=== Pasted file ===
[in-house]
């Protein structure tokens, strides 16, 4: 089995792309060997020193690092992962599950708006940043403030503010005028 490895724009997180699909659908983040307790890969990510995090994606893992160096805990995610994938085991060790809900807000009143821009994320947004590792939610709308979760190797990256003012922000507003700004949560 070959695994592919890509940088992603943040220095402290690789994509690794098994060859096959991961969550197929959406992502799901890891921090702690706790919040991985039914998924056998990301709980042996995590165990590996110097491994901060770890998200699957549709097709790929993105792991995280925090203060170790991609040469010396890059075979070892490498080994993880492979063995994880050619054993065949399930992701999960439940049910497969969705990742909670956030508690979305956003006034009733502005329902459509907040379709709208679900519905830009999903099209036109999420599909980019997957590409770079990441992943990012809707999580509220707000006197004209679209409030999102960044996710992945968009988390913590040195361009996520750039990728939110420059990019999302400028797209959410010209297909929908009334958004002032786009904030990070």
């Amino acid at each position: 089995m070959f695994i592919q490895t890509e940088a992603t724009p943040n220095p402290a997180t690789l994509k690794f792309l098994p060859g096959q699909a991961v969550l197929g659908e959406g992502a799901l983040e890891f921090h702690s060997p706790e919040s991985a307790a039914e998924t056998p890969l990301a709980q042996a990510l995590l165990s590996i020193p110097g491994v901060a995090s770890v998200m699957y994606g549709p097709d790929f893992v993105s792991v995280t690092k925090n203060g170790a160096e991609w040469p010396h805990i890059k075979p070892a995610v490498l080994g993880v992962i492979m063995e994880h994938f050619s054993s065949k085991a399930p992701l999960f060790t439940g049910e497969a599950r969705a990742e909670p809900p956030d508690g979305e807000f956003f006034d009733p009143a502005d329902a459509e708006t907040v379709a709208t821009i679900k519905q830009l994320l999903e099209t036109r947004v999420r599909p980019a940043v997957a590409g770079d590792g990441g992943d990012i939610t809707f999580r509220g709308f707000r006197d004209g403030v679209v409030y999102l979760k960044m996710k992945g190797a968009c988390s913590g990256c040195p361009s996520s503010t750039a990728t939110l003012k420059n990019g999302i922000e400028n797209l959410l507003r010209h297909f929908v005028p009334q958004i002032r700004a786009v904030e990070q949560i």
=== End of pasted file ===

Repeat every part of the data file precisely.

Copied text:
[in-house]
């Protein structure tokens, strides 16, 4: 089995792309060997020193690092992962599950708006940043403030503010005028 490895724009997180699909659908983040307790890969990510995090994606893992160096805990995610994938085991060790809900807000009143821009994320947004590792939610709308979760190797990256003012922000507003700004949560 070959695994592919890509940088992603943040220095402290690789994509690794098994060859096959991961969550197929959406992502799901890891921090702690706790919040991985039914998924056998990301709980042996995590165990590996110097491994901060770890998200699957549709097709790929993105792991995280925090203060170790991609040469010396890059075979070892490498080994993880492979063995994880050619054993065949399930992701999960439940049910497969969705990742909670956030508690979305956003006034009733502005329902459509907040379709709208679900519905830009999903099209036109999420599909980019997957590409770079990441992943990012809707999580509220707000006197004209679209409030999102960044996710992945968009988390913590040195361009996520750039990728939110420059990019999302400028797209959410010209297909929908009334958004002032786009904030990070």
């Amino acid at each position: 089995m070959f695994i592919q490895t890509e940088a992603t724009p943040n220095p402290a997180t690789l994509k690794f792309l098994p060859g096959q699909a991961v969550l197929g659908e959406g992502a799901l983040e890891f921090h702690s060997p706790e919040s991985a307790a039914e998924t056998p890969l990301a709980q042996a990510l995590l165990s590996i020193p110097g491994v901060a995090s770890v998200m699957y994606g549709p097709d790929f893992v993105s792991v995280t690092k925090n203060g170790a160096e991609w040469p010396h805990i890059k075979p070892a995610v490498l080994g993880v992962i492979m063995e994880h994938f050619s054993s065949k085991a399930p992701l999960f060790t439940g049910e497969a599950r969705a990742e909670p809900p956030d508690g979305e807000f956003f006034d009733p009143a502005d329902a459509e708006t907040v379709a709208t821009i679900k519905q830009l994320l999903e099209t036109r947004v999420r599909p980019a940043v997957a590409g770079d590792g990441g992943d990012i939610t809707f999580r509220g709308f707000r006197d004209g403030v679209v409030y999102l979760k960044m996710k992945g190797a968009c988390s913590g990256c040195p361009s996520s503010t750039a990728t939110l003012k420059n990019g999302i922000e400028n797209l959410l507003r010209h297909f929908v005028p009334q958004i002032r700004a786009v904030e990070q949560i």